Jean-Paul Gaultier, one of France’s elite haute couture fashion designers, recently expressed his passion for clothing and culture during a showcase held in Paris. His menswear collection was based on a travel theme — presenting a fashionable man who focused on traveling in order to broaden his mind, learn about new cultures, and gain a deeper understanding of the world.
With a passion for India, this particular collection featured a variety of rich colors and fabrics. However, what caught the eyes among all the shorts, tuxedos, overcoats, etc. were the Sikhi-inspired turbans worn by all of Gaultier’s models.
Ironically, while Gaultier brings the turban to Paris’ runways, France’s 2004 “Turban Ban” has kept them off the street. In 2004, the French government banned all forms of religious headwear in public, including the burqa for Muslim women and turban for Sikhs. Despite global protests, the French government refused to budge.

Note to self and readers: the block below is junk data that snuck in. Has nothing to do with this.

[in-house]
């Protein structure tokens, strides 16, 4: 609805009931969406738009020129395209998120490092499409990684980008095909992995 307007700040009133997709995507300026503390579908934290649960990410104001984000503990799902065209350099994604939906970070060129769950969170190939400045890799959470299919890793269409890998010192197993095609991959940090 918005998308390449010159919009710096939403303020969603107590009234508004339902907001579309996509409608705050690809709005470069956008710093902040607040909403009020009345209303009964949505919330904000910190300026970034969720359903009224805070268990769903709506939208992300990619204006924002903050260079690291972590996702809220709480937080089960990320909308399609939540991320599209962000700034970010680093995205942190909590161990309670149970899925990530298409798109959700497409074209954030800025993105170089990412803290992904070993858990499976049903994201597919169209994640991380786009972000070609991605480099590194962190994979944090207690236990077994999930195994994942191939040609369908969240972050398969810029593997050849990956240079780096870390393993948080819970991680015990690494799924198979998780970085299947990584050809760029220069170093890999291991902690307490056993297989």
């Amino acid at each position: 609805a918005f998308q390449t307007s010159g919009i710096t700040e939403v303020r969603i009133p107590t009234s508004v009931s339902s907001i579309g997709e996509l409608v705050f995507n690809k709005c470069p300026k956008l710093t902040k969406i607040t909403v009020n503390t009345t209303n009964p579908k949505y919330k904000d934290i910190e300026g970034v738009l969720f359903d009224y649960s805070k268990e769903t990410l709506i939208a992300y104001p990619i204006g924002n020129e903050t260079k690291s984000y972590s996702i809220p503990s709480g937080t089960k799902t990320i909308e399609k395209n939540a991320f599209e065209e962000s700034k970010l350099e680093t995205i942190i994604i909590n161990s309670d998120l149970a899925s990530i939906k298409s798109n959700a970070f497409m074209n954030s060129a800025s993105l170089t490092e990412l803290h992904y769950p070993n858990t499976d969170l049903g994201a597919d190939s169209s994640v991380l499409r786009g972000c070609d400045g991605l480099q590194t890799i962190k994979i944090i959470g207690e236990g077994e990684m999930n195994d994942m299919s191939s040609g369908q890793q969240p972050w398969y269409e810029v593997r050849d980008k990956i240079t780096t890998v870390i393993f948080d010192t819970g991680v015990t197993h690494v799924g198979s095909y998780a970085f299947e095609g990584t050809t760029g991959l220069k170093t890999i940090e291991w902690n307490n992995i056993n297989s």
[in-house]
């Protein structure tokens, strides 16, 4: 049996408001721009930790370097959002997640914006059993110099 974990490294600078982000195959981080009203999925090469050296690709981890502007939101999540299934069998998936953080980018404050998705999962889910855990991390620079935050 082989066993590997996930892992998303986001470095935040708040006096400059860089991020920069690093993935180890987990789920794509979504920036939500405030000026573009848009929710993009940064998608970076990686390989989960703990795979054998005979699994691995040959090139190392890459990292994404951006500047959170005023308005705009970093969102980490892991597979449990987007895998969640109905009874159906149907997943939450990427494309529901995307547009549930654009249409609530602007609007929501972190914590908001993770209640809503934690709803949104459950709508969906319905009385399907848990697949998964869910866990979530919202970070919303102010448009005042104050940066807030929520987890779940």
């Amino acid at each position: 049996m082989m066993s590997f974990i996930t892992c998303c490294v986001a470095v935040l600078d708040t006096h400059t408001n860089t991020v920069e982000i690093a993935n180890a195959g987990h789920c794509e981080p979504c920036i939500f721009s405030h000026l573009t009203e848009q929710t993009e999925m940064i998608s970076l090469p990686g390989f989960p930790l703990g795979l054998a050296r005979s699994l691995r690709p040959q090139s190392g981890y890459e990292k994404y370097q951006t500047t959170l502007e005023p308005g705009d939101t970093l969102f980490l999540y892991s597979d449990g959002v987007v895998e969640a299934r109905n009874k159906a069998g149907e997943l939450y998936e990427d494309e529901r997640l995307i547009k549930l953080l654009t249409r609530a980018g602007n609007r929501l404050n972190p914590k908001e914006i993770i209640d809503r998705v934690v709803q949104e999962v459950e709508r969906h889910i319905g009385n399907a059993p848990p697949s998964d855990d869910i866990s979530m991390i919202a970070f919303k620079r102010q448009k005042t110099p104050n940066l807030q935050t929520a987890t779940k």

While the purpose of Gaultier’s collection isn’t to promote and sell turbans, it still brings forward the idea of cultural tolerance and diversity. It shows a certain level of respect for the turban in a global setting by raising awareness of the Sikh identity without focusing solely on religion. His artistic way of presenting turbans in the fashion world simply makes the turban “haute.”
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P.S. Gautier isn’t the only fashion icon to bring turbans into the fashion industry. Kenneth Cole is well-known for his campaign “We All Walk in Different Shoes” which featured Sonny Caberwal, a Sikh model.